Synopsis: “Why do I judge myself, when the whole world is already doing it?” Was the line in ‘#Speil’ (‘Mirror’), a song performed by Norwegian rap artist Michael Kildal, which went straight to the heart of child psychiatrist Melanie Ekholdt. Fascinated by his artistic expression and energy, she invited him to a series of candid video-documented conversations between the two. The short documentary film ‘In Love with Craziness’ is based on these conversations, incorporating Kildal’s music videos and personal photo albums.
Kildal’s story provides us with a personal insight into how the ADHD diagnosis can affect a young person’s life and how it’s experienced first hand. We explore how a young man, through his creativity and music, transforms his personal suffering and struggles with the system, into new possibilities and hope. In the style of an intimate audio-visual diary, we join him on his turbulent youth-journey and are reminded of the importance of simply listening to these young people. The ability to transform resides in every human and we are all in continuous motion, even after adolescence.
As a child and adolescent psychiatrist I was instantly intrigued by Michaels insightful lyrics and powerful performance when I first saw him on the TV show ‘Norway’s got Talent’. I was very interested in learning more about how his problems growing up with ADHD had formed him and influenced his music. One particular line in his lyrics stood out to me: “Why do I judge myself, when everybody else is already doing it?” Through his lyrics and music, Michael gives us a personal insight into his subjective world, helping us to recognize the value of learning about other young peoples stories and narratives.
In the beginning my journey was more of the classical doctor/young patient relationship. But during the course of our conversations, which I had recorded for the purpose of writing a book about young boys in our modern society, I began to question my own medical practice around how I issue pharmaceutical prescriptions to young people. While listening to his stories I felt like my professional identity was collapsing, as everything I’d felt sure of was being challenged. The relationship gradually evolved to become more symmetrical, where there was no longer a hierarchical divide between patient and doctor, young man and middle-aged woman. We all have both masculine and feminine aspects as we are all made up of different parts; we can be young, adult and a child, constantly interchanging, sometimes at a very fast pace. By accepting our own vulnerabilities, it may lead us to better understand young people’s points of view and more clearly see their talents and possibilities they each hold within.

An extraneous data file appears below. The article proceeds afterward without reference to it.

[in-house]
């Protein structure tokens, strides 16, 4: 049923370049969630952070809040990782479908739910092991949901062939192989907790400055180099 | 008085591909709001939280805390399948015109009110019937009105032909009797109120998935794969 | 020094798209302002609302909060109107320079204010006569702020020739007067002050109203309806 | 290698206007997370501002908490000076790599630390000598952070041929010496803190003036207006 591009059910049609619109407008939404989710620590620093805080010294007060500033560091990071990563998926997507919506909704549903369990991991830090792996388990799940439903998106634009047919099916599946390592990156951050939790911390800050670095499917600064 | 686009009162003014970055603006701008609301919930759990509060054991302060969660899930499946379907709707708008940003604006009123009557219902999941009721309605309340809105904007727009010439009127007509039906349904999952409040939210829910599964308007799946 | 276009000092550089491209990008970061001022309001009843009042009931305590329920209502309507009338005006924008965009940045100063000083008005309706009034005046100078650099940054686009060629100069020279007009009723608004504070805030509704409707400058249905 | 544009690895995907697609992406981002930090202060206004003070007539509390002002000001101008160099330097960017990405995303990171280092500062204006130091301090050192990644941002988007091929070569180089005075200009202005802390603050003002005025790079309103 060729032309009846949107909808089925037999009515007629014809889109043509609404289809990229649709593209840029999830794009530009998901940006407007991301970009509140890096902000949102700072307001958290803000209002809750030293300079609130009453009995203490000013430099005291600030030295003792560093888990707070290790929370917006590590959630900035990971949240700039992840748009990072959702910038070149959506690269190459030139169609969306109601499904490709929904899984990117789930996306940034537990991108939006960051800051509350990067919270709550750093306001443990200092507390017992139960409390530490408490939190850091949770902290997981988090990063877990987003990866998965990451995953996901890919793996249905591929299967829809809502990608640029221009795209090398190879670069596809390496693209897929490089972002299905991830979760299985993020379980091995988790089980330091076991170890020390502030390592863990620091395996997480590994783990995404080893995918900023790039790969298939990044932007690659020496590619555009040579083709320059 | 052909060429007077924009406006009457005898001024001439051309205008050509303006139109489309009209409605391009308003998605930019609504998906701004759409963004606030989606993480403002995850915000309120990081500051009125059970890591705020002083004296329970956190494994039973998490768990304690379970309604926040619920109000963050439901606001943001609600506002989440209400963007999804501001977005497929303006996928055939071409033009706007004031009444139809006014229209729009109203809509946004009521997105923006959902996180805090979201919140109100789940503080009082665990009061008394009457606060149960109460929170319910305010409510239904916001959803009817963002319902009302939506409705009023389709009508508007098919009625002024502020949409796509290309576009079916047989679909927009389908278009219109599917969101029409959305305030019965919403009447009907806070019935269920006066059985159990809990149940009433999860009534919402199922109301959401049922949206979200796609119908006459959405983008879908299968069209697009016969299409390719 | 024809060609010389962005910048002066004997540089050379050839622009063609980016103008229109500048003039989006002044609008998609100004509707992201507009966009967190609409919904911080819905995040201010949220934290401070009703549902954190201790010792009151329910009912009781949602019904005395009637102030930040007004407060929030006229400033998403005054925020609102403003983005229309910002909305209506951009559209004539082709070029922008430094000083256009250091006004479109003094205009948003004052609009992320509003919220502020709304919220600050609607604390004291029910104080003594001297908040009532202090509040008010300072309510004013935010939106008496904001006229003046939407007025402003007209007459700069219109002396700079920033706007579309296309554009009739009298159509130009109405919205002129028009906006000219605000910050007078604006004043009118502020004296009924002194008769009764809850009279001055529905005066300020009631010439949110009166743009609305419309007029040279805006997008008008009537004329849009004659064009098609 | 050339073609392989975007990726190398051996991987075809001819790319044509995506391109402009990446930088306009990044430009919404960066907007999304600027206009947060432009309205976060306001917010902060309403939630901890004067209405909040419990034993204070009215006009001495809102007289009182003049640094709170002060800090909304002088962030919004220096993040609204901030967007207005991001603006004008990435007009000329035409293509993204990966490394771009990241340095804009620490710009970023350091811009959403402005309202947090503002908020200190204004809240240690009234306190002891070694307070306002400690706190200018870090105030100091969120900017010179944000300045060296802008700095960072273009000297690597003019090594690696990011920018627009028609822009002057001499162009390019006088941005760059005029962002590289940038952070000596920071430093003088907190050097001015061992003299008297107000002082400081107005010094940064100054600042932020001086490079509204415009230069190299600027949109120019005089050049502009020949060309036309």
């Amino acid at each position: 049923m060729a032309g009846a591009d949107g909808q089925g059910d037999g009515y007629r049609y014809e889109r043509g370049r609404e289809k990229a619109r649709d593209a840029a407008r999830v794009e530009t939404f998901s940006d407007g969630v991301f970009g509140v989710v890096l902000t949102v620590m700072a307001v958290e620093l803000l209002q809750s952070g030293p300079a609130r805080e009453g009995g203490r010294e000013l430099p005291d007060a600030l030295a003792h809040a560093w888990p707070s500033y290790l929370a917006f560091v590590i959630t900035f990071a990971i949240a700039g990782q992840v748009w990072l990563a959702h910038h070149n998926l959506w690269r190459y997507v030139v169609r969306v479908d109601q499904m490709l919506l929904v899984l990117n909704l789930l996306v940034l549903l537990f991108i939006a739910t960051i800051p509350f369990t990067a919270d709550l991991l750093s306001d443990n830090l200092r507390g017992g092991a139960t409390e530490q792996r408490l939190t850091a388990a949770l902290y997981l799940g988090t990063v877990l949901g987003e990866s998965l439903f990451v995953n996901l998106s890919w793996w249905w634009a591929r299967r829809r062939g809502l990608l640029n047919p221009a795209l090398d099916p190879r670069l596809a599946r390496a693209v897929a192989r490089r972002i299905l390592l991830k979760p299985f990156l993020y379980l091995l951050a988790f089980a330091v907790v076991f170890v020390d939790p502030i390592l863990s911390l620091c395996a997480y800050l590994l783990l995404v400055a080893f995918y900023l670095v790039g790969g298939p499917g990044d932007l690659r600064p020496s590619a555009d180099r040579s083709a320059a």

Looking back at what I’d recorded, I recognized that Michael is a powerful storyteller and a very good co-teacher. I engaged documentary producer Karina Astrup to support and guide me in the process of creating a short film using the footage, as I’m not traditionally a film director. We were fortunate to have full access to all of Michael’s music, music videos and childhood photos in order to give rich illustration to his journey. We agreed to use a young male editor, Sahil Singh, who was in his late teens, in an effort to keep the point of view from a young person’s perspective. It was very much a group collaboration to bring this story to life.
Melanie Ekholdt is a child and adolescent psychiatrist, with a strong interest in using film, art and culture for emotionally engaged participation and professional discourse, which includes young people as part of the conversation. After producing some successful YouTube clips and interviews, she was excited by the possibilities that opened up to her through the use of multimedia and digital storytelling in teaching and sharing with parents, colleagues and the wider community.
‘In Love with Craziness’ (aka ‘Forelska i Galskap’), will be her first documentary production in collaboration with House of Gary. Through this short documentary, which will accompany a book she is currently co-writing with the films subject Michael Kildal, she is wanting to contribute to a global conversation around how society can better understand the differ- ent expressions of boys and young men, and how the arts can be a powerful therapeutic tool.